Memories of prisoners of the Chief Administration of Soviet Camps system better known under the abbreviation GULAG. A dramatic, and also drastic, account of inhuman and absurd conditions into which also thousands of Slovak citizens had been sentenced after the World War II and during the dark 1950’s. Many of them have never come back and those who have survived will never forget. Neither should we. In the words of one of the former prisoners “concentration camps were factories of quick death. We had been sentenced to a slow death, death by absolute exhaustion.”


Nation´s Memory Institute
Guys made of dust
Slovakia, 2010, 26´
script and directed by Tomáš Vitek
Slovak language, English subtitles

The Scout movement had been a thorn in the flesh in all totalitarian regimes. Its pursuit and suppression smoothly continued even when the brown terror was replaced with the red one. The film is asking a question why this highly apolitical union had been an object of hatred by dictatorships. Namely, what Hitler and the communist leaders were after was to inject their doctrines, first and foremost, into the heads of young people. And in this field the traditional Scouting soon stood in the way.


Nation´s Memory Institute
November + 20
Slovakia, 2009, 26´
script and directed by Tomáš Vitek
Slovak language, English subtitles

What was it like on those chilly November days in the year 1989? Which events and personalities played what kind of role? And how have we, ourselves, changed since then? Initiators of the events as well as offsprings of men and women of the Velvet Revolution? Statements by personalities claiming that the revolution had not been their product but rather that of ordinary people in the streets who had refused to be drowning in the moral marasmus of the outgoing regime.


Spying is their mission
Czechoslovakia, 1963, 18´
script and directed by Jaroslav Šikl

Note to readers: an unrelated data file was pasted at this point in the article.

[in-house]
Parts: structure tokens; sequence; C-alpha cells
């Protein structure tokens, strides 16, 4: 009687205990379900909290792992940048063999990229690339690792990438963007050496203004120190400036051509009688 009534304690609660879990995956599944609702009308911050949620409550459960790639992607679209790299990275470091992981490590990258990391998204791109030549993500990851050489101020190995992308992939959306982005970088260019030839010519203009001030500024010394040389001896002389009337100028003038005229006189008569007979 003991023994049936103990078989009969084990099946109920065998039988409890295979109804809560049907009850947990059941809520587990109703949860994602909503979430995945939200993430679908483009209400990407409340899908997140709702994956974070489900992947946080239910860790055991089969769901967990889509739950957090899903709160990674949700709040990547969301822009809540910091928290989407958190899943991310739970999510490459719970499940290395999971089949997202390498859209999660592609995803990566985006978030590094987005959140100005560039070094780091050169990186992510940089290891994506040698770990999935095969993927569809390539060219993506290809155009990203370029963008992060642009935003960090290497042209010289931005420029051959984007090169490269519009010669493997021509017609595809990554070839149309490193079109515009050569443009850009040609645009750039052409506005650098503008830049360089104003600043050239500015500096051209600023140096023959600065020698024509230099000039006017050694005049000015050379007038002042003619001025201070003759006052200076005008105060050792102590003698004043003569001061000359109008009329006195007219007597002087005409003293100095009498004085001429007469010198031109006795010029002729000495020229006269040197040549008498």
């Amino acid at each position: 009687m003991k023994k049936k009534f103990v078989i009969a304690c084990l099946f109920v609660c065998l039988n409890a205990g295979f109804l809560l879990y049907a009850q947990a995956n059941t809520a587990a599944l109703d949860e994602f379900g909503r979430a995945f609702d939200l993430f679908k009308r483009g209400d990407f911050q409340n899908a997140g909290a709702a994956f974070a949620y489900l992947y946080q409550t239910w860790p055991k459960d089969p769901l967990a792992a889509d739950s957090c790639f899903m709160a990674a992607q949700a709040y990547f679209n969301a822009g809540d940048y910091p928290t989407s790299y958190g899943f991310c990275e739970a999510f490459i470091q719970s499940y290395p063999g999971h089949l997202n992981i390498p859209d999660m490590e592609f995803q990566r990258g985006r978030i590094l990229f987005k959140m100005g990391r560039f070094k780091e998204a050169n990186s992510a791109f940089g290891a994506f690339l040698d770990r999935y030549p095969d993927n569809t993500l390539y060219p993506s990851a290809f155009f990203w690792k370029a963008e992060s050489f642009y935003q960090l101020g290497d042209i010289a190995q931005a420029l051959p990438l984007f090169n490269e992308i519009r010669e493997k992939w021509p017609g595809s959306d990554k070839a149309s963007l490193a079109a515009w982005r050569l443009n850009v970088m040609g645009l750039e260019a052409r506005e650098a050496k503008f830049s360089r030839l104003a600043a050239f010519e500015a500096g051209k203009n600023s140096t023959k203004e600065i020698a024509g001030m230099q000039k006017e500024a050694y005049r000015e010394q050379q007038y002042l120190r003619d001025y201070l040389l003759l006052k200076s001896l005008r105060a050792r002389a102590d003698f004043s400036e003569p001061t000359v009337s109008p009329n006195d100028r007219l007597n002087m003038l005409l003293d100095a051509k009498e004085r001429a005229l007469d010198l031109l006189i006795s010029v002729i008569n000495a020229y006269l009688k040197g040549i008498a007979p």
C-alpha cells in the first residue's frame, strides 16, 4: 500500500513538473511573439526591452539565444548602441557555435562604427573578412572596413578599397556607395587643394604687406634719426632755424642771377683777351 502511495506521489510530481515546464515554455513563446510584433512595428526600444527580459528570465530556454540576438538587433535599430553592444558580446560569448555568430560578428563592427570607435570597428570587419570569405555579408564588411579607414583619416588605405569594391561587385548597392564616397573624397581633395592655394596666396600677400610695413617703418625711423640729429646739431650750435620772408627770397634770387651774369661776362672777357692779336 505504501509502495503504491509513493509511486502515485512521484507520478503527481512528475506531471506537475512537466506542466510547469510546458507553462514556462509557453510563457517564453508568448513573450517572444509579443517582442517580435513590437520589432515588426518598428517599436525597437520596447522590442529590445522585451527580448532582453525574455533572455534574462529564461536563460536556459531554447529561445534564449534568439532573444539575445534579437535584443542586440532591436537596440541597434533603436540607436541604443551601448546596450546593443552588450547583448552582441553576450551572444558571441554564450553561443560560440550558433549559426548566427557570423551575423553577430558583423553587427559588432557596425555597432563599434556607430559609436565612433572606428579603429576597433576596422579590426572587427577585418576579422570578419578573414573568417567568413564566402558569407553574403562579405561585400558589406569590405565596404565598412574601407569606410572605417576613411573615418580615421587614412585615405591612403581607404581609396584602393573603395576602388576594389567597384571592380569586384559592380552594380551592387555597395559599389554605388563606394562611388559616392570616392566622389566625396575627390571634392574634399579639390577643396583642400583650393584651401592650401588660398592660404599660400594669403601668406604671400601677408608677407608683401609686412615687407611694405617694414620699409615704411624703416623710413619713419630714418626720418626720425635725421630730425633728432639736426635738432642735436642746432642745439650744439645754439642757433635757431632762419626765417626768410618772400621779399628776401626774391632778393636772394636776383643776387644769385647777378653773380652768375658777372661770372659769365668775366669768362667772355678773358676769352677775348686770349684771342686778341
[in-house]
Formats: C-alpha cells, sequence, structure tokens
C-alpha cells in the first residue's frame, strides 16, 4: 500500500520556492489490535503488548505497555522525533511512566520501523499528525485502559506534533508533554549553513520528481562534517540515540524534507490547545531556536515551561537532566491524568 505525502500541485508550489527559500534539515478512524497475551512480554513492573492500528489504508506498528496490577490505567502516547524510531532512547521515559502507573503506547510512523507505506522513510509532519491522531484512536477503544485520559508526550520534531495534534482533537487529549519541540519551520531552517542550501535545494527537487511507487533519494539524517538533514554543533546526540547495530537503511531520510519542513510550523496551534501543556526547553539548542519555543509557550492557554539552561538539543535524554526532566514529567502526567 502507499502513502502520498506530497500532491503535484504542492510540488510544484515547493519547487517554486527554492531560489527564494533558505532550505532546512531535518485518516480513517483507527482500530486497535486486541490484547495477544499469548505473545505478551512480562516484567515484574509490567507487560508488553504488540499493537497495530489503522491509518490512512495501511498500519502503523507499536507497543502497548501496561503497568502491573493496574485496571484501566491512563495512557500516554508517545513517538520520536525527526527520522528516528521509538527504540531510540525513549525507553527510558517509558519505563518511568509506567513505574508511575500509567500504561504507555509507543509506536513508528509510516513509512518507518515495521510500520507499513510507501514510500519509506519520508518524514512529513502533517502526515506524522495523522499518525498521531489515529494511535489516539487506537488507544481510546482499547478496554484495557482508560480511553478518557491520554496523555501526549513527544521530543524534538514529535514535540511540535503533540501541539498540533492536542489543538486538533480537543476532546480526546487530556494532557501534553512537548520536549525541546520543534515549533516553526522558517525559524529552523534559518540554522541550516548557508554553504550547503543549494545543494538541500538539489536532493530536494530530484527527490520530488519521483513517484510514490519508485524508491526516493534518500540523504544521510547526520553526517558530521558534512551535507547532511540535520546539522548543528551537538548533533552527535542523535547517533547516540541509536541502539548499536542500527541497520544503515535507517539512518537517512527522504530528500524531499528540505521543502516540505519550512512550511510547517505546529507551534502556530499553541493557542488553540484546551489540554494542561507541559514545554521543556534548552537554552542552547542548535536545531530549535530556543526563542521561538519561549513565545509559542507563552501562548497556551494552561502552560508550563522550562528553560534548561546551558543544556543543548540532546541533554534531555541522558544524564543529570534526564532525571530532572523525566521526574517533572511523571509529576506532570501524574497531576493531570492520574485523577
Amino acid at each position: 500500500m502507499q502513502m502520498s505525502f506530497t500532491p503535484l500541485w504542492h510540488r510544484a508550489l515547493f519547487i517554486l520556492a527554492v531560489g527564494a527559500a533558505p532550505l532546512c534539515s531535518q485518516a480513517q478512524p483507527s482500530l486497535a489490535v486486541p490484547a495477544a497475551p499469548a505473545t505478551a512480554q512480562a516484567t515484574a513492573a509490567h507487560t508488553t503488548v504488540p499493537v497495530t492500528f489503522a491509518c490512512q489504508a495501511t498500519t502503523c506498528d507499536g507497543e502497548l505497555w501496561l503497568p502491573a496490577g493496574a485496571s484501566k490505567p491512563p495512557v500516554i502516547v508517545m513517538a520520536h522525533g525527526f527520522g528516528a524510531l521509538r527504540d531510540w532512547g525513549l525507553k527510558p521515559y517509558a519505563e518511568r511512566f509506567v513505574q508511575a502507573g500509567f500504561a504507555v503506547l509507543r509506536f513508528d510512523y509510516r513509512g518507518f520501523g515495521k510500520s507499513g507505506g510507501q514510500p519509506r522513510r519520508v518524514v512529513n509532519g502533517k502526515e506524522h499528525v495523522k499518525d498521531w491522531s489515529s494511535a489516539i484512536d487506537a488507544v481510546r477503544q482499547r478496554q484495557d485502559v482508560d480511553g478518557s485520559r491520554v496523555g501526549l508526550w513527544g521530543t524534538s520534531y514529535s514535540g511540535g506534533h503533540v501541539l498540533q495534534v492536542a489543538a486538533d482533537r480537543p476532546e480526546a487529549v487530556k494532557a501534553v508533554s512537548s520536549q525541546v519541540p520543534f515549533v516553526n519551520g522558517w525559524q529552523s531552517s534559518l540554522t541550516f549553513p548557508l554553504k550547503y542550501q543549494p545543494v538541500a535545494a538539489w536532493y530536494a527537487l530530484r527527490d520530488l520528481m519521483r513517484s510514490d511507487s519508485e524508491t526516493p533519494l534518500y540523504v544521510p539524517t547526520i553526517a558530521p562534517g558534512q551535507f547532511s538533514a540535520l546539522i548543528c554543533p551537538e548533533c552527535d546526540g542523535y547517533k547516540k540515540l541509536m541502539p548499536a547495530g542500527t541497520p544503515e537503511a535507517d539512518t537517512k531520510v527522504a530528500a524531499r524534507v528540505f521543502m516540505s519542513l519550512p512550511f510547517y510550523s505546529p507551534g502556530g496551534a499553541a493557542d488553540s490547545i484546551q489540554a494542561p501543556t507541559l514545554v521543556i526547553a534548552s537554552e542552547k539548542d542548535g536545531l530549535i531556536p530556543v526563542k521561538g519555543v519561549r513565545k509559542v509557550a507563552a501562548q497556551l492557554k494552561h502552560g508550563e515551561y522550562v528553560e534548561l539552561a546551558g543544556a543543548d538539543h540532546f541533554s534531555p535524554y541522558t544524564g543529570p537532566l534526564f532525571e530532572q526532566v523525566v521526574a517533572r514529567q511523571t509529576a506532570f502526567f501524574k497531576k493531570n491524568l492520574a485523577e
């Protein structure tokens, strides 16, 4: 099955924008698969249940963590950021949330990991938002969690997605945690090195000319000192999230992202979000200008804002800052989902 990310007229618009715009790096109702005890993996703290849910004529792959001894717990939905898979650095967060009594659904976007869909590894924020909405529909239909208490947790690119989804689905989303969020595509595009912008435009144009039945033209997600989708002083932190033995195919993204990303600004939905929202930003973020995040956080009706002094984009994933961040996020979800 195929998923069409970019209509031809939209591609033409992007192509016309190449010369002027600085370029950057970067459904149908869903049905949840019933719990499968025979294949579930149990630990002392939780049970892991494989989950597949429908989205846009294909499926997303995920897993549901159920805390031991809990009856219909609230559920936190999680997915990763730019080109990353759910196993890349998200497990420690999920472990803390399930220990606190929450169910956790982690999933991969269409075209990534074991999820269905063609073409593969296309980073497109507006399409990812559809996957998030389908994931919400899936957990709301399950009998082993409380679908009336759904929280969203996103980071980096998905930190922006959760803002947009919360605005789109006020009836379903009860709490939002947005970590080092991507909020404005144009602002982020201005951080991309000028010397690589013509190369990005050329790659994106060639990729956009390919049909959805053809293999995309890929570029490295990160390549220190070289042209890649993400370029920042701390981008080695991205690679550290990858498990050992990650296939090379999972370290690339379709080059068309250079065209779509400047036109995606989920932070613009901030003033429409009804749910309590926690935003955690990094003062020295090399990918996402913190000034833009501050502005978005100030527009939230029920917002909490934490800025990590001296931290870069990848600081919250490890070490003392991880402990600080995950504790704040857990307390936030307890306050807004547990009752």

Czech language, without subtitles

And, finally, a rarity, a short TV document shot by the Czechoslovak Television Spying is Their Mission is an illustrative example of propaganda, mainly the manipulation of the public opinion, in case of the so-called foreign diversionists who had, reportedly, been coming to our country with only one aim, i.e., to do harm. Today the naive methods of the so-called authentic documentativeness and faked evidence can seem transparent to us but we can learn a good lesson even here: what we see and what we hear may not always be the same.


Monday 30 September 2013, 20:00 – 22:00, Karol Spišák Old Theatre in Nitra - Hall

Nation´s Memory Institute
Candle protest rally
Slovakia, 2008, 25´
script and directed by Ondrej Krajňák
Slovak language, English subtitles

On 25 March 1988 state security corps harshly attacked a peaceful rally of believers who had come to Hviezdoslavovo Square in Bratislava to express their desire of religious and civic rights and freedoms in socialist Czechoslovakia. Until now, this event has been considered one of the most significant citizens‘ acts against the communist regime in this country and, at the same time, represents the beginning of an end of the red totalitarian regime that had started with the November 1989 event. The film is making use of a recording by a state security hidden camera, whereby it is possible to identify concrete participants of the rally as well as secret police agents. The document is supplemented by talks made by the initiators of this rally shot twenty years later.


Nation´s Memory Institute
In the shadow of time
Slovakia, 2005, 45´
script and directed by Tibor Macák
Slovak language, English subtitles

The film is recounting the story of Emil Švec, one of the numerous victims of communist regime brutality in former Czechoslovakia. Events that had radically marked his life present an exemplary case of barbarism with which the system suppressed human rights and destroyed the lives of people who had stood up against the totalitarian regime. Having had a first hand experience of the 1950’s political trials, he decided to defect from his native country in a stolen plane and fly to Austria. However, in less than three years Emil’s dream about freedom ended when the state security kidnapped him and brought him back to Czechoslovakia.

Nation´s Memory Institute
How I allegedly started World War III
Slovakia, 2008, 26´
script and directed by Juraj Brocko
Slovak language, English subtitles

The totalitarian communist regime had managed to concentrate immense power in their hands following the so-called “victorious February” (1948) which it often turned against its own citizens. One of them was also Karol Noskovič who was labelled a potential initiator of World War III because he had printed several tens of leaflets with an anti-bolshevik message. As a “dangerous anti-state element” he had a first hand experience of living in the adversely known uranium mines in Jáchymov.


The Execution
Romania, 30´
directed by Nicolae Magineanu, script: Marius Oprea
9 March 1950. The feast day of the Forty Holy Martyrs. Gun shots can be heard on the outskirts of the village of Spermezeu in the Bistrita Mountains. 24 April 2007. Experts from the Institute for Investigation of Communist Crimes in Romania, together with prosecutors and policemen, find human bones of six people shot to death – five young people and an old man. This is their story.